As we know, the synchronization phenomenon has been widely used in software engineering, ecological structure, security storage, information processing system, and many other fields, which gets a lot of social attention. There are some micro motions from the view of the mathematical model, which we call qualitative or stability problems. Meanwhile, the researchers pay attention to the macroscopic topology based on the synchronization problem. The literature [26] was the first paper to consider finitetime control of discontinuous chaotic systems, and [27] studied the finitetime synchronization of timedelayed neural networks. There were many classifications of synchronization, such as antisynchronization [28, 29], exponential synchronization [30], robust synchronization [31], chaos synchronization [32], and so on. The synchronization technologies mentioned above have many defects in a real practical environment. For instance, the existence results of the above synchronization usually are guaranteed over the infinite horizon. In addition, when the finite initial value is required and the control accuracy has great influence on the system, it is always difficult to estimate. Moreover, even if stringent convergence time is given, the neural networks model may not be available in a real experimental environment. For the sake of convergence time, one needs to propose a concept named finitetime synchronization, which means that the settling time function of any finite initial value is bounded. Song and his team provided a novel and effective techniques method in [33], then in [34] they investigated the finitetime synchronization problem of a class of discontinuous neural networks with nonlinear coupling and mixed delays. Peng and his team in [35] investigated the finitetime synchronization control methodology for the CGNNs system. Yang in [36] verified that the considered neural networks can gain the synchronization in a finite time. In [37], the authors ensured that the target model realized the finitetime synchronization goal of the coupled neural networks. In [38], the author solved the challenging issues in the field of finitetime synchronization of the cellular neural networks.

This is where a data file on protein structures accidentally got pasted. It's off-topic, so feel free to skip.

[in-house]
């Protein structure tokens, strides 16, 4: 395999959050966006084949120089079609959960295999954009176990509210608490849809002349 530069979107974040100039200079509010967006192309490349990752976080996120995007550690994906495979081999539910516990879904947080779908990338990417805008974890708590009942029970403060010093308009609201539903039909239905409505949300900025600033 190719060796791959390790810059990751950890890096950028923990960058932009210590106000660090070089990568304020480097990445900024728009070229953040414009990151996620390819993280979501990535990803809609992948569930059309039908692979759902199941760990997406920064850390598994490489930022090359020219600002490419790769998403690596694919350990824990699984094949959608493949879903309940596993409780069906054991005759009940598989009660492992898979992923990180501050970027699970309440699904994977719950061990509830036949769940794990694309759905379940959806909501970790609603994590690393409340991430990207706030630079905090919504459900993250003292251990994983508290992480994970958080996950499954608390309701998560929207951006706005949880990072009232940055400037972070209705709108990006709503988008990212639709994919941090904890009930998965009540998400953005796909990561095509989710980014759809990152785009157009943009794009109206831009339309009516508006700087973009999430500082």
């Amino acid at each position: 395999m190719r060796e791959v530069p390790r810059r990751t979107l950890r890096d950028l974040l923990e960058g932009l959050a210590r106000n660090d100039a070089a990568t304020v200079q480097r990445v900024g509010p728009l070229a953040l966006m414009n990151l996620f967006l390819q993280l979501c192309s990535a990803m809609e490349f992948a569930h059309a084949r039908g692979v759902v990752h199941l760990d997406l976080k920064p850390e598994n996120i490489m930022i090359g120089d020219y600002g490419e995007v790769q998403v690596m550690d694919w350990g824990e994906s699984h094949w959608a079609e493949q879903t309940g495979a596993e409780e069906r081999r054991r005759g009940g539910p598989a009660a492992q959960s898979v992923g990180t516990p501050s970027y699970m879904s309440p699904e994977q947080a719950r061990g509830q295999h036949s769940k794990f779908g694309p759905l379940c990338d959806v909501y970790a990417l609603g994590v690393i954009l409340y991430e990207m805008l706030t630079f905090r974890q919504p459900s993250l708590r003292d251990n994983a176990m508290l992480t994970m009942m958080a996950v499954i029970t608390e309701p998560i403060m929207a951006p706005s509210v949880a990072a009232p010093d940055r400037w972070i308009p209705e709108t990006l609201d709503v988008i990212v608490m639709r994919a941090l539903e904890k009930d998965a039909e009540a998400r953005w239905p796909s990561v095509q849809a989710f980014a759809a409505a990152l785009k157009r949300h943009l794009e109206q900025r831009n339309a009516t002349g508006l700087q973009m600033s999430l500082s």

Motivated by the aforementioned works on finitetime synchronization of CGNNs system, this paper aims to realize the finitetime synchronization issue for the considered system CGNNs. Our main contributions of this paper include the following three aspects.

The CGNNs discussed in this brief are statedependent discontinuous systems; based on the properties of differential inclusion and setanalysis theory, the driveresponse CGNNs can be transformed into a synchronization error system. Theoretical analysis can be extended to other fields.

When both mixed delays and discontinuities exist in the dynamical CGNNs, how to deal with the discrepancy within the scope of the Filippov solutions of the drive system and the response system?

Because the system has special discontinuous characteristics, in order to shorten the settling time of the driveresponse CGNNs system, the more ingenious switching controller should be devised.
2 Model description and some basic definitions
This section considers a general class of discontinuous CGNNs with mixed delays. Based on the previous works [39–45], one can describe the model by the following equation:
the state vector is \(\pi (t)=(\pi _{1}(t),\pi _{2}(t),\ldots ,\pi _{n}(t))^{T}\in {\mathbb {R}}\); \(\varpi _{i}(\cdot )\) is the amplification function of the system; \(a_{i}(\cdot )\) is the function with proper behavior; \(\tau _{ij}(t)\) and \(K_{ij}: [0,\infty )\rightarrow [0,\infty )\) denote the discrete delay and the distributed delay, respectively; \(b_{ij}(t)\) and \(c_{ij}(t)\) are the connection strength and the delayed feedbacks of two different neurons; \(f_{j}(\cdot )\) is the neuron input–output activation of the ith neuron; \(I_{i}(\cdot )\) is an input signal function of the external factors;